William H. Miller, The First Great Ocean Liners in Photographs (New York, 1984), 81. The Lusitania flag incident, as related to naval war is discussed in Bailey and Ryan, The Lusitania Disaster and Preston, Lusitania: An Epic Tragedy.
 Preston, Lusitania: An Epic Tragedy, 68. Bailey and Ryan, The Lusitania Disaster. Halpern, A Naval History of World War I (Annapolis, 2012); Lawrence Soundhaus, The Great War at Sea: A Naval History of the First World War (Cambridge, UK, 2014).
 Initially the Admiralty armed Cunard’s Carmania and Aquitania and assigned them to cruiser squadrons. Among the German AMCs was the Kaiser Wilhelm der Grosse, and Cap Trafalgar. All of these ships were excellent passenger liners (truly “floating palaces”) but proved terrible warships. The Carmania was severely damaged in a duel that sank the Cap Trafalgar. The Kaiser was caught unawares while taking on coal from a captured cargo vessel and sunk. Even at moderate speeds, Aquitania consumed too much coal ambling about a patrol route.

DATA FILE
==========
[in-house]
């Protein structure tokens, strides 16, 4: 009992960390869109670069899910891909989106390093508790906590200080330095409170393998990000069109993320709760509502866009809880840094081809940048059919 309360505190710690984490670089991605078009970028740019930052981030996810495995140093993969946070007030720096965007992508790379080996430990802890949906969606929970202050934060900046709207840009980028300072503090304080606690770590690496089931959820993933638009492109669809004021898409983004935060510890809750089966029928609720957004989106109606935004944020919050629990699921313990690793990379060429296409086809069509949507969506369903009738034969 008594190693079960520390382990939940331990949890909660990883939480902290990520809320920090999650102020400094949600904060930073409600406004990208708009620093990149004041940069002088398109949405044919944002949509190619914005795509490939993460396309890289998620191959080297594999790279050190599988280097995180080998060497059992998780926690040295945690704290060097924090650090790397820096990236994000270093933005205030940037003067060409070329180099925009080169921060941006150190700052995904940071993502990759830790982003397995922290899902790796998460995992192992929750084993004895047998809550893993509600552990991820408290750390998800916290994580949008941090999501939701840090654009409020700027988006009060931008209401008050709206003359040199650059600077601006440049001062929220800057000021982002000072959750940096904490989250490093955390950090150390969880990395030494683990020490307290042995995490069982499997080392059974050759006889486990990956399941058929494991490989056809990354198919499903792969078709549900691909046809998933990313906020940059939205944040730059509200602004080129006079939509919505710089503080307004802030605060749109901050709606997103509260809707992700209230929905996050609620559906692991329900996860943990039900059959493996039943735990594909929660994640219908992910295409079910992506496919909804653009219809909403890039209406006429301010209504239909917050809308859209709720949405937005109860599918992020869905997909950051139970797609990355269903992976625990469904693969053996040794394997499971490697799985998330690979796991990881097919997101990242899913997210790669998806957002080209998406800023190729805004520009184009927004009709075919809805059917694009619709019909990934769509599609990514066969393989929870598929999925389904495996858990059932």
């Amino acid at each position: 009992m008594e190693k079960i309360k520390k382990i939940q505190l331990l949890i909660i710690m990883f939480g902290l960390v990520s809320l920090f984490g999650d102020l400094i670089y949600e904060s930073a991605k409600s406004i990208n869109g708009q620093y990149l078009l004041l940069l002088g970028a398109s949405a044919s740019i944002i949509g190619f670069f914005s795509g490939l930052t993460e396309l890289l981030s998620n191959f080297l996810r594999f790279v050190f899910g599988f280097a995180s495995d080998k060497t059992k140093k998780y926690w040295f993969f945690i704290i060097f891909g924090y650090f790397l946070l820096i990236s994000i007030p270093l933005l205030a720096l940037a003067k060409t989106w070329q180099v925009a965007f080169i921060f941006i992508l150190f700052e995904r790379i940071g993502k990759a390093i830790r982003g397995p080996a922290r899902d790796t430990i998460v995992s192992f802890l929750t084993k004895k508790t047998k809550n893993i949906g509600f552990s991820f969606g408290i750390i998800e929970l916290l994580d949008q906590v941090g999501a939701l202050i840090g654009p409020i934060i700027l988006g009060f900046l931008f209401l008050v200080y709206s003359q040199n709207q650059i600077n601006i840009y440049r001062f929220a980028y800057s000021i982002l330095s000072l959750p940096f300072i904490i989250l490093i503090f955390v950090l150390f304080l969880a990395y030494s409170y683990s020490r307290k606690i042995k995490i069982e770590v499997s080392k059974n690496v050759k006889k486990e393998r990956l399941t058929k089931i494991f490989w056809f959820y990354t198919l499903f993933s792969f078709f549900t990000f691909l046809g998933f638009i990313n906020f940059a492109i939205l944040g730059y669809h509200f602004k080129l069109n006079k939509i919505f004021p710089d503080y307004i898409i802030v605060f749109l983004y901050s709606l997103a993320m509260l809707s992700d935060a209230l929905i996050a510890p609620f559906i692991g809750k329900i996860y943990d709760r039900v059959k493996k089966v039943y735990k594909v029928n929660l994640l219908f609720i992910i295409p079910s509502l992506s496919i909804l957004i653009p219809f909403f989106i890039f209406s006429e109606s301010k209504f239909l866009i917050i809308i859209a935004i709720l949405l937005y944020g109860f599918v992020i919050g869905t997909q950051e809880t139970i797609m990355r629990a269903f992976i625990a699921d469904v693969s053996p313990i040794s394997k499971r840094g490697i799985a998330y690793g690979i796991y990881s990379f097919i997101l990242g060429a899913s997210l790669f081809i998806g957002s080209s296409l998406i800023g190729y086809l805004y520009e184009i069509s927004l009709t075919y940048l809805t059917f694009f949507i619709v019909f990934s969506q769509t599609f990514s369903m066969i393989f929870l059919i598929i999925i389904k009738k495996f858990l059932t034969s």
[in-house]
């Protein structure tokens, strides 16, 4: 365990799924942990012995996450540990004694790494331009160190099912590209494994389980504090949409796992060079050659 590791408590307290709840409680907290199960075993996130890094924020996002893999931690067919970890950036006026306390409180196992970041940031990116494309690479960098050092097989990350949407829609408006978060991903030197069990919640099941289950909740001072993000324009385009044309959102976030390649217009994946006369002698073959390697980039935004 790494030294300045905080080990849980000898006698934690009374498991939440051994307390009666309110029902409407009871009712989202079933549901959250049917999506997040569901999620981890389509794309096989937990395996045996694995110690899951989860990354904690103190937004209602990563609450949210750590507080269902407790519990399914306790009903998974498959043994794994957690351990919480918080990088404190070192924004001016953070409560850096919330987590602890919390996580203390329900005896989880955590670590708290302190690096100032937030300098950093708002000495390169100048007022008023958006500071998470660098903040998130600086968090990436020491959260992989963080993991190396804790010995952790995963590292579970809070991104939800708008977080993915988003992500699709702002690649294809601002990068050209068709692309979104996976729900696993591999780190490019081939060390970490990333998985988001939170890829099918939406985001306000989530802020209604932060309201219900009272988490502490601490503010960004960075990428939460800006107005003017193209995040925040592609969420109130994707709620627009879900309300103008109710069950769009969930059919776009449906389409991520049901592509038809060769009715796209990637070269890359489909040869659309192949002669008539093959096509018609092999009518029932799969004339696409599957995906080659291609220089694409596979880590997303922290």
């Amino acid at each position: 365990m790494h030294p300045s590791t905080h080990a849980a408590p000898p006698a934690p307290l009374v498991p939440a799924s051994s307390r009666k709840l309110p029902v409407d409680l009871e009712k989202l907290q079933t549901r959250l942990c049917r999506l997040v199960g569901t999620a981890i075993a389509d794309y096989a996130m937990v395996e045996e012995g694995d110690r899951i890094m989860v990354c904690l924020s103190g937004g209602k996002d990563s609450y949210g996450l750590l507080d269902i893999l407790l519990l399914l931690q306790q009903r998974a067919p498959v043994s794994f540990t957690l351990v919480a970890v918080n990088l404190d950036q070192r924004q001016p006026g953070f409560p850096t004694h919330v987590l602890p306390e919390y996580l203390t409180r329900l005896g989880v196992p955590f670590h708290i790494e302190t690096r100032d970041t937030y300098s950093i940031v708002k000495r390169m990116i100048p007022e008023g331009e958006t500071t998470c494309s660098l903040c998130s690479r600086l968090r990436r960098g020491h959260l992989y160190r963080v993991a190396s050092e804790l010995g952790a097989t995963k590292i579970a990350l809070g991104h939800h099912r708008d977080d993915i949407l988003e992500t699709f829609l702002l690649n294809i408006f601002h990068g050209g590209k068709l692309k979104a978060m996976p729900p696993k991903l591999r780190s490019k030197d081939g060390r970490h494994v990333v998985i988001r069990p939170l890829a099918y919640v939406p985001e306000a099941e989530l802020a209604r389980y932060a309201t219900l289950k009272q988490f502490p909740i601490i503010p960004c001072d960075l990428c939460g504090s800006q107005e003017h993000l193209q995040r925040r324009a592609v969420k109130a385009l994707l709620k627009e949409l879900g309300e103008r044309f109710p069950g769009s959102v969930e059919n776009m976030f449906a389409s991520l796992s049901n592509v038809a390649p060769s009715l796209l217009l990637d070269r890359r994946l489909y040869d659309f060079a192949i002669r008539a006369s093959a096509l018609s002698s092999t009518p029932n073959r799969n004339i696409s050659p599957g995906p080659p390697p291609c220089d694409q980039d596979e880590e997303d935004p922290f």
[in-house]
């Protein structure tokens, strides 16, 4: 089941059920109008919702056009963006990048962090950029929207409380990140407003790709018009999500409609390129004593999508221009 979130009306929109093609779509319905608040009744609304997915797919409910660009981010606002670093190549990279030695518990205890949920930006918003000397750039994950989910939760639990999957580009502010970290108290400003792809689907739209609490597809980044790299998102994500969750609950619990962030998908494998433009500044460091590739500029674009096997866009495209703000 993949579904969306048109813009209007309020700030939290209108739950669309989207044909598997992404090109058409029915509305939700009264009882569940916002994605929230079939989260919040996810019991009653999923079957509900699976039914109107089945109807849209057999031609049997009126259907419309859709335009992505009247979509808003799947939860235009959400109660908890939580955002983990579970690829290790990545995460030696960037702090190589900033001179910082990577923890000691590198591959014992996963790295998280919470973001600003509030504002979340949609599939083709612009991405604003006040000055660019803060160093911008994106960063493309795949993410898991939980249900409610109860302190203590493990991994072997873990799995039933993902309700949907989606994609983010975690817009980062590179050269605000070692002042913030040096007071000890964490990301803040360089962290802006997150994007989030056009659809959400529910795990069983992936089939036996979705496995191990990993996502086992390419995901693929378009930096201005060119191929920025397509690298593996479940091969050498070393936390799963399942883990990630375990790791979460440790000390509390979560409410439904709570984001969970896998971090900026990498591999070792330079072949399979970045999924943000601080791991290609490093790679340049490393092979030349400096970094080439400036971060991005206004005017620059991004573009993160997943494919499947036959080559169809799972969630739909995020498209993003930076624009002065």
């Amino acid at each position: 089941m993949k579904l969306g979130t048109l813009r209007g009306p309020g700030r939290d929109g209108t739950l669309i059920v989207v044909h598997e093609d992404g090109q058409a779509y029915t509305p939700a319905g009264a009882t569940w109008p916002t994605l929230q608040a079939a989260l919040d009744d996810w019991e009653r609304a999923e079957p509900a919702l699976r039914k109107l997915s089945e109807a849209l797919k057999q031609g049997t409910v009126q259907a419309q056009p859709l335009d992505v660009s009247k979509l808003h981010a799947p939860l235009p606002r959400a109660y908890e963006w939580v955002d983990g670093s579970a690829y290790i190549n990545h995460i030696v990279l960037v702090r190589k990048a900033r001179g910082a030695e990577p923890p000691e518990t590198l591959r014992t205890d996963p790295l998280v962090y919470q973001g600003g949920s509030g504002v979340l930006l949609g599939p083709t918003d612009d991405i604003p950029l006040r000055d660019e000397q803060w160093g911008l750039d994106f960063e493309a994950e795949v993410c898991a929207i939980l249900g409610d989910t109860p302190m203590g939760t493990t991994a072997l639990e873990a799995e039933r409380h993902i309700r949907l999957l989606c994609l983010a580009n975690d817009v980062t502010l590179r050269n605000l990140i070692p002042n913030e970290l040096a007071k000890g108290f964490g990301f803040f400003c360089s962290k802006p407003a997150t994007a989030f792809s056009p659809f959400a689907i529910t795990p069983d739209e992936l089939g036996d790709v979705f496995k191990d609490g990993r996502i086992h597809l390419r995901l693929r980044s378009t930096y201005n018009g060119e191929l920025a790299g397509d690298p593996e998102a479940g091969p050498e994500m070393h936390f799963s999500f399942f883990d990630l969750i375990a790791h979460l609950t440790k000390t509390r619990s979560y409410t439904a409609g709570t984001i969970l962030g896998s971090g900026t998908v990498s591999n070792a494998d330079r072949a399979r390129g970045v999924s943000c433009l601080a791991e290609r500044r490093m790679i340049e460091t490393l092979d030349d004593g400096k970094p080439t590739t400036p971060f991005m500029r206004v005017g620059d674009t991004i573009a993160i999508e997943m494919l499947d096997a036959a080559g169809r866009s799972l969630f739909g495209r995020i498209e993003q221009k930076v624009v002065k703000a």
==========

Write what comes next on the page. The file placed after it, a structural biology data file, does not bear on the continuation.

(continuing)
Olympic and Mauretania became the largest troopships and Aquitania and Britannic were transformed into hospital ships. The fear that American-owned shipping companies would prevent British military use of their vessels proved unfounded: White Star Line and other IMM vessels with British registry were readily requisitioned by the Admiralty.
 U-Boats were capable of 15 knots on the surface running on diesel engines, and 9 knots on battery power underwater.
 Preston, Lusitania: An Epic Tragedy, 410. This notion stretched back to the Trent incident during the Civil War, when a Union warship stopped a British vessel carrying Confederate diplomats. The Lincoln administration relented to the British view that the British flag protected the men.